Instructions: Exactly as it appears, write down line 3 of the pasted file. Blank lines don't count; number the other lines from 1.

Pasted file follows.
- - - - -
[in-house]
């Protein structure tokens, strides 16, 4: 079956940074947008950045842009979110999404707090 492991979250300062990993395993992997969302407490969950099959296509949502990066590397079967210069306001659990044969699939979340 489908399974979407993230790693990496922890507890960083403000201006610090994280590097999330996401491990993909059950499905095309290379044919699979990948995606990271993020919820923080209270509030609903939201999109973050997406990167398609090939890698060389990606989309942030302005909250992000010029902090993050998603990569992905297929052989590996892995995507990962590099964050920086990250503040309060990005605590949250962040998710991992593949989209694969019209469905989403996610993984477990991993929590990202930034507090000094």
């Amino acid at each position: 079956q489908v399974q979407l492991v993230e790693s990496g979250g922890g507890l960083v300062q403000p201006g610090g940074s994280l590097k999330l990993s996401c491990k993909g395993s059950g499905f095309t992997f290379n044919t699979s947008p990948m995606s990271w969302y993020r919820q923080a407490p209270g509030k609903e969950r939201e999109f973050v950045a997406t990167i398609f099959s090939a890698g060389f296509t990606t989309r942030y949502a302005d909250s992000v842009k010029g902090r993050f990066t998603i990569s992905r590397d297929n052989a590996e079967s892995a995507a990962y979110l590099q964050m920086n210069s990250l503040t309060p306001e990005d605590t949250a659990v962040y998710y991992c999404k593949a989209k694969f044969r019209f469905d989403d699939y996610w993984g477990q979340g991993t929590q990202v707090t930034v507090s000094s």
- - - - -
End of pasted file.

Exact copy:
């Amino acid at each position: 079956q489908v399974q979407l492991v993230e790693s990496g979250g922890g507890l960083v300062q403000p201006g610090g940074s994280l590097k999330l990993s996401c491990k993909g395993s059950g499905f095309t992997f290379n044919t699979s947008p990948m995606s990271w969302y993020r919820q923080a407490p209270g509030k609903e969950r939201e999109f973050v950045a997406t990167i398609f099959s090939a890698g060389f296509t990606t989309r942030y949502a302005d909250s992000v842009k010029g902090r993050f990066t998603i990569s992905r590397d297929n052989a590996e079967s892995a995507a990962y979110l590099q964050m920086n210069s990250l503040t309060p306001e990005d605590t949250a659990v962040y998710y991992c999404k593949a989209k694969f044969r019209f469905d989403d699939y996610w993984g477990q979340g991993t929590q990202v707090t930034v507090s000094s």